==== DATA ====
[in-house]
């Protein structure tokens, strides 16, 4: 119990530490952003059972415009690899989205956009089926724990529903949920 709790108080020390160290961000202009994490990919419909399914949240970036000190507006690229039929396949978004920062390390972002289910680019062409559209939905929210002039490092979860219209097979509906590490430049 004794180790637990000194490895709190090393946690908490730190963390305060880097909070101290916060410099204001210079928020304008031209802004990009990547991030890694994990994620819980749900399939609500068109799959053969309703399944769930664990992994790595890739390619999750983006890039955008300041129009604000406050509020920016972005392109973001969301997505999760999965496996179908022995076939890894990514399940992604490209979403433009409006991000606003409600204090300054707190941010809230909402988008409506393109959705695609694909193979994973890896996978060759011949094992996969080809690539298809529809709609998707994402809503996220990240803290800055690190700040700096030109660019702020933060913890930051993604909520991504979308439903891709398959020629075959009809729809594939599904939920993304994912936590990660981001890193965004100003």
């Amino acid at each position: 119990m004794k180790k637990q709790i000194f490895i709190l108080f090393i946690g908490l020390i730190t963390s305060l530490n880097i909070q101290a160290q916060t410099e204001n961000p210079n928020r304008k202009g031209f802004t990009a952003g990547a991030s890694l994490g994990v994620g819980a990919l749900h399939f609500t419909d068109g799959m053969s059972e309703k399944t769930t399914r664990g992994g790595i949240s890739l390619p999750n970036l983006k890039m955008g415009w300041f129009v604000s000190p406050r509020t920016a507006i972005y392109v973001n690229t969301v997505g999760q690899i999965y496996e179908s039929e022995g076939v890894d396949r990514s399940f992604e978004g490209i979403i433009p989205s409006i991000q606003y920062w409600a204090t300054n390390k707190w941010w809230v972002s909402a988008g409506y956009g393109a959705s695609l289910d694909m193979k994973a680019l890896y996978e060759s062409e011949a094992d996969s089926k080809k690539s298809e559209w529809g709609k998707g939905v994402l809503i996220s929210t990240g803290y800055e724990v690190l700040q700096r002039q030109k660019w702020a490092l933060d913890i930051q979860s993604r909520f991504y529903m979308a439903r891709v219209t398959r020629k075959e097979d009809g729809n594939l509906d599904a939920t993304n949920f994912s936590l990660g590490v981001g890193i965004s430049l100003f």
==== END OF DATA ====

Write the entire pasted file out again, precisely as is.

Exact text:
[in-house]
């Protein structure tokens, strides 16, 4: 119990530490952003059972415009690899989205956009089926724990529903949920 709790108080020390160290961000202009994490990919419909399914949240970036000190507006690229039929396949978004920062390390972002289910680019062409559209939905929210002039490092979860219209097979509906590490430049 004794180790637990000194490895709190090393946690908490730190963390305060880097909070101290916060410099204001210079928020304008031209802004990009990547991030890694994990994620819980749900399939609500068109799959053969309703399944769930664990992994790595890739390619999750983006890039955008300041129009604000406050509020920016972005392109973001969301997505999760999965496996179908022995076939890894990514399940992604490209979403433009409006991000606003409600204090300054707190941010809230909402988008409506393109959705695609694909193979994973890896996978060759011949094992996969080809690539298809529809709609998707994402809503996220990240803290800055690190700040700096030109660019702020933060913890930051993604909520991504979308439903891709398959020629075959009809729809594939599904939920993304994912936590990660981001890193965004100003």
């Amino acid at each position: 119990m004794k180790k637990q709790i000194f490895i709190l108080f090393i946690g908490l020390i730190t963390s305060l530490n880097i909070q101290a160290q916060t410099e204001n961000p210079n928020r304008k202009g031209f802004t990009a952003g990547a991030s890694l994490g994990v994620g819980a990919l749900h399939f609500t419909d068109g799959m053969s059972e309703k399944t769930t399914r664990g992994g790595i949240s890739l390619p999750n970036l983006k890039m955008g415009w300041f129009v604000s000190p406050r509020t920016a507006i972005y392109v973001n690229t969301v997505g999760q690899i999965y496996e179908s039929e022995g076939v890894d396949r990514s399940f992604e978004g490209i979403i433009p989205s409006i991000q606003y920062w409600a204090t300054n390390k707190w941010w809230v972002s909402a988008g409506y956009g393109a959705s695609l289910d694909m193979k994973a680019l890896y996978e060759s062409e011949a094992d996969s089926k080809k690539s298809e559209w529809g709609k998707g939905v994402l809503i996220s929210t990240g803290y800055e724990v690190l700040q700096r002039q030109k660019w702020a490092l933060d913890i930051q979860s993604r909520f991504y529903m979308a439903r891709v219209t398959r020629k075959e097979d009809g729809n594939l509906d599904a939920t993304n949920f994912s936590l990660g590490v981001g890193i965004s430049l100003f």